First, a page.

The important thing about the recipes is that they contain the barest number of ingredients, with no fillers. Hematite surely was increasingly available in 15th and 16th century Italy because of iron mining, particularly in Tuscany and Lombardy. Gum arabic was also widely available.

Just below is an image of the hematite chalks I made. The one on the left was made with 50 grams of hematite and 2.2 grams of gum; and the one on the right with 50 grams of hematite and 3.1 grams of fish glue. I don’t have a scale for small measures, so the amounts should be seen as approximate. Since I’m making the chalks in such small amounts and don’t have the equipment, I have not shaped the chalk by putting it into molds or injecting it into cylinders, as Lomet indicates. I briefly tried stuffing some of the damp chalk material in a piece of tubular pasta lined with baking parchment paper, but soon gave up. The gum one on the left has dried out a bit since I made it. It has become harder to manipulate. Clearly, there’s room for improvement in both types. In the center is red chalk, possibly from Poland. Zecchi, from whom I bought it, wasn’t sure if it was Poland or some other Eastern European country. I do not yet have a porte-crayon and haven’t sharpened any of the chalks.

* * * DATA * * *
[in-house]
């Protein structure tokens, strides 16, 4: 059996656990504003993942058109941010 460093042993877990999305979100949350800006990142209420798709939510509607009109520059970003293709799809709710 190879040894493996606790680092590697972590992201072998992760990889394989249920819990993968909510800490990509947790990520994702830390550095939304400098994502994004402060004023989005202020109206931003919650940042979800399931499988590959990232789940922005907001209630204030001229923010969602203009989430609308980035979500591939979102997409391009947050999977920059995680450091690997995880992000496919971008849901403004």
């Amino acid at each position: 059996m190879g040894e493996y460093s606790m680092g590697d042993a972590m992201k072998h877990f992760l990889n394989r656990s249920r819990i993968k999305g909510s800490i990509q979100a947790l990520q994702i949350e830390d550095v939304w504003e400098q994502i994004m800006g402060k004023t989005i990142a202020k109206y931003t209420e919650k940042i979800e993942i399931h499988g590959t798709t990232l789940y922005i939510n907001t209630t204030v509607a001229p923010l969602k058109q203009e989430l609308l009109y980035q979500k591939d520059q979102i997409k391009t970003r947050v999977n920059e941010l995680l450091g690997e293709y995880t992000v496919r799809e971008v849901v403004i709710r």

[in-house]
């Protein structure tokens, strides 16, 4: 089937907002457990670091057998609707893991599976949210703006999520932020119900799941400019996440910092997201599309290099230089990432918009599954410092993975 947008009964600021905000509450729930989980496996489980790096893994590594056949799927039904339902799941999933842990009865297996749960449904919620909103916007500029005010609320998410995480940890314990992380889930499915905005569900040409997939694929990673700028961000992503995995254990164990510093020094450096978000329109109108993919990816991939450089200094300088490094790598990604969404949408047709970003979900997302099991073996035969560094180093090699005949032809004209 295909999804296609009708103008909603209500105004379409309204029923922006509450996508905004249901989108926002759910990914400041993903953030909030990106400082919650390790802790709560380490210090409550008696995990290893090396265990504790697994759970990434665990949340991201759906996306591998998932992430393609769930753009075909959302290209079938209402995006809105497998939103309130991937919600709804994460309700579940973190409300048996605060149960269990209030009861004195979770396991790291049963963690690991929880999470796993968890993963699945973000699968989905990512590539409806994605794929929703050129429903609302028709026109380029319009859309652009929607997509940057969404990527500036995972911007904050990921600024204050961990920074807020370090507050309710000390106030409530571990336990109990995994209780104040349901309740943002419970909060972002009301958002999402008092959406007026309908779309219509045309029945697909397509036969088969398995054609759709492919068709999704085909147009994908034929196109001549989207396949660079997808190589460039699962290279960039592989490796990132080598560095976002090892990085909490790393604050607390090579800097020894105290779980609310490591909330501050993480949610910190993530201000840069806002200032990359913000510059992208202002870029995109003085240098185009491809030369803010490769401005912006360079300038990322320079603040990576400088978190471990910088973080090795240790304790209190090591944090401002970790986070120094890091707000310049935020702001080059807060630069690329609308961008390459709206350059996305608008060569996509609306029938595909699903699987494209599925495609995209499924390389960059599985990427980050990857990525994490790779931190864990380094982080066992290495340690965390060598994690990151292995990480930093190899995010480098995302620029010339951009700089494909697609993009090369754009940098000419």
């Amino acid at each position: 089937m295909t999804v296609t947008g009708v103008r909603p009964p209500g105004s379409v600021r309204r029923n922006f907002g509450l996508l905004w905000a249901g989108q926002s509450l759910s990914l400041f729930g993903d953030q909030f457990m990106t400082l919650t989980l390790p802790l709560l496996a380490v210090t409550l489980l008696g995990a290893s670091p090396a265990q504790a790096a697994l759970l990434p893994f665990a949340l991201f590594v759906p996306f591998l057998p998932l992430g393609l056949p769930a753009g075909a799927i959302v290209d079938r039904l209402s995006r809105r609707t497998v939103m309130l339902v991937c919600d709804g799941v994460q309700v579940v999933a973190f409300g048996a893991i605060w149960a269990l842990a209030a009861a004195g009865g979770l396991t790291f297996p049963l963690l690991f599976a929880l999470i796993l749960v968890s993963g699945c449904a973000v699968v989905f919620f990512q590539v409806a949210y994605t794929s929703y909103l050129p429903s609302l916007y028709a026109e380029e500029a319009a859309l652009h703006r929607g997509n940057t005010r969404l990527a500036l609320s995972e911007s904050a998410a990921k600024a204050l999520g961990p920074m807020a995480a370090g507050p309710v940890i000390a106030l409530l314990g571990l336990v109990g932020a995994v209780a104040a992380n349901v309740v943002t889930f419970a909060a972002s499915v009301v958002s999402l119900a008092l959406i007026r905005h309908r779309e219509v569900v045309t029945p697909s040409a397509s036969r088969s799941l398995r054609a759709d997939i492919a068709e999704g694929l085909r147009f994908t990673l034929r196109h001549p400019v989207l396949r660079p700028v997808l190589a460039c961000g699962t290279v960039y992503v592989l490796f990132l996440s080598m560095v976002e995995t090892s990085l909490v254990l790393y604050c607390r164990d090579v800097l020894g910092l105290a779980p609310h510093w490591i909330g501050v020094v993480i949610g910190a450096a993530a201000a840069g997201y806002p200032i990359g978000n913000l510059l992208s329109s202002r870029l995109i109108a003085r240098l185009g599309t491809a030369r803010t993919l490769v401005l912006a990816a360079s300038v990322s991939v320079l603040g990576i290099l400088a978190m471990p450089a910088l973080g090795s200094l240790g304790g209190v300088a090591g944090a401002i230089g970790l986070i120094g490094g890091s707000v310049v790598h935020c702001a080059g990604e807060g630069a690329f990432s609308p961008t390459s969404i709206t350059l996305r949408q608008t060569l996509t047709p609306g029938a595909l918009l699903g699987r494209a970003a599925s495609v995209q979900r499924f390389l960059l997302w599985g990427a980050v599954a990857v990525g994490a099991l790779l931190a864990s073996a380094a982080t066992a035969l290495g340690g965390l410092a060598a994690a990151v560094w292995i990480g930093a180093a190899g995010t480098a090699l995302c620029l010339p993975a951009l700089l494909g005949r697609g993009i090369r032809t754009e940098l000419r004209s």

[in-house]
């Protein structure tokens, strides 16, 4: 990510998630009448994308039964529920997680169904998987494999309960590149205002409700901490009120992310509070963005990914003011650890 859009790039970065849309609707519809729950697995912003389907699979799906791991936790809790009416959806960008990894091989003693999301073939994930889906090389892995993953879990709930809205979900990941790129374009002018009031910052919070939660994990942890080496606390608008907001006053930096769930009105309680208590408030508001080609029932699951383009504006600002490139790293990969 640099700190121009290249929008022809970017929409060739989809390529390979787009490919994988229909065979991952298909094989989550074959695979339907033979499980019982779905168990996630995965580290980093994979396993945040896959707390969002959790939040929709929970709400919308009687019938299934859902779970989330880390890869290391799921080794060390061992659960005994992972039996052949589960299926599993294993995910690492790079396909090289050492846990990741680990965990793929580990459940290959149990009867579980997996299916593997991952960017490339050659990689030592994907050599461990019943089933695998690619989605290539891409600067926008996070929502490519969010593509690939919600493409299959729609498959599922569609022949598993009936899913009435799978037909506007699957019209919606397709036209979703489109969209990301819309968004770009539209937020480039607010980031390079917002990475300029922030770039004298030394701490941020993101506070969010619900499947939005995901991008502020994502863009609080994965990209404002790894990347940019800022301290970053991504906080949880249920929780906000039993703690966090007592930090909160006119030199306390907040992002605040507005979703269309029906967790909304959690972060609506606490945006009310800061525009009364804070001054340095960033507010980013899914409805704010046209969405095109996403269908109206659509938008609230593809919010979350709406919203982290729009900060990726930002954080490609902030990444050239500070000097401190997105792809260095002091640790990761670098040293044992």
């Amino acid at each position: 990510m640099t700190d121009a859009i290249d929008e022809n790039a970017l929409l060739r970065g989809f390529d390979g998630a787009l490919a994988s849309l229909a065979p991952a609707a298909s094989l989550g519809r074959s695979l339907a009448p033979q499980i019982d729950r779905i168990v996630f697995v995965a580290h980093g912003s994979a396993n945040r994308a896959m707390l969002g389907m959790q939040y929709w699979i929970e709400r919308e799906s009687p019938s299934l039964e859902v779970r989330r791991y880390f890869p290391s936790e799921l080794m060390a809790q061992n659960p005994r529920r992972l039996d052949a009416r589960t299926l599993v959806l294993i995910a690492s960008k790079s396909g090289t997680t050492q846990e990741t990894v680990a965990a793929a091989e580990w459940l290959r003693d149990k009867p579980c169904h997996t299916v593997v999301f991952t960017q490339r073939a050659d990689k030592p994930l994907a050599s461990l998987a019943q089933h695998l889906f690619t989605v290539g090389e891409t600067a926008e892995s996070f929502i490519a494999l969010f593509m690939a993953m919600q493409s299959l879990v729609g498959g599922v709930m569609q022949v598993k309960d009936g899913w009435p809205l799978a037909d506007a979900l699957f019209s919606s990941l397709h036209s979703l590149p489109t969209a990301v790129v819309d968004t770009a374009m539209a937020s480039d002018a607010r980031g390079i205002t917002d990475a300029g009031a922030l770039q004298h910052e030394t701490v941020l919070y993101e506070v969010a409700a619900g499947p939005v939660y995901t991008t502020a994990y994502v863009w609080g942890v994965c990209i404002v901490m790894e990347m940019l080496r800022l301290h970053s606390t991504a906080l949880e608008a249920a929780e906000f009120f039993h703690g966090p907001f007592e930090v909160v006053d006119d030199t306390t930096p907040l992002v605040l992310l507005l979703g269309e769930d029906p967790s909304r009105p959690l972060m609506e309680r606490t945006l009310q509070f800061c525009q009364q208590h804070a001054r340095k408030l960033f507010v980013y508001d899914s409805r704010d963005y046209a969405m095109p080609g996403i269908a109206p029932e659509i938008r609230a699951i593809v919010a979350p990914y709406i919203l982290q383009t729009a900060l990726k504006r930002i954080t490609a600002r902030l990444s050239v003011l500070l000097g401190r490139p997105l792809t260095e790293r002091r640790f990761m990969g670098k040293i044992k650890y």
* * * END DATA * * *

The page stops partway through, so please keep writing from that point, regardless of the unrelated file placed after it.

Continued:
Hematite Chalk Gum Fish Glue

Top: gum arabic grains, ground hematite, fish glue sheet; Bottom: gum arabic chalk, Zecchi natural red chalk, fish glue chalk

I’ve tried writing on a window with both the gum and fish glue variations, but have not succeeded in leaving a mark. I will try and find some old glass to mark and also to make a softer chalk, using less binder, to try and half follow the glass exercise in Leonardo’s lesson from Institut de France MS A, folio 104r.

The hematite, gum arabic, fish glue, grinding slab and muller were also ordered from Zecchi – Colori – Belle Arti. I learned that their hematite comes from Russia. Massimo Zecchi said that years ago they used to collect hematite from Elba to sell, but the area where the iron quarries were, had been fenced off, and that they hadn’t been back to Elba in many years. Ideally, I would have used Elba hematite, but I haven’t seen it for sale. Professor Tizzoni related that I could buy it from a shop specialized in mineral specimens, which I may eventually do. The idea of grinding down a chunk is a little off-putting (my grinding ability is poor and I lack attention span), although he says hematite can be soft, and even flaky. If I do buy some, I’ll buy it at a shop, where I can feel how hard it is, and not online.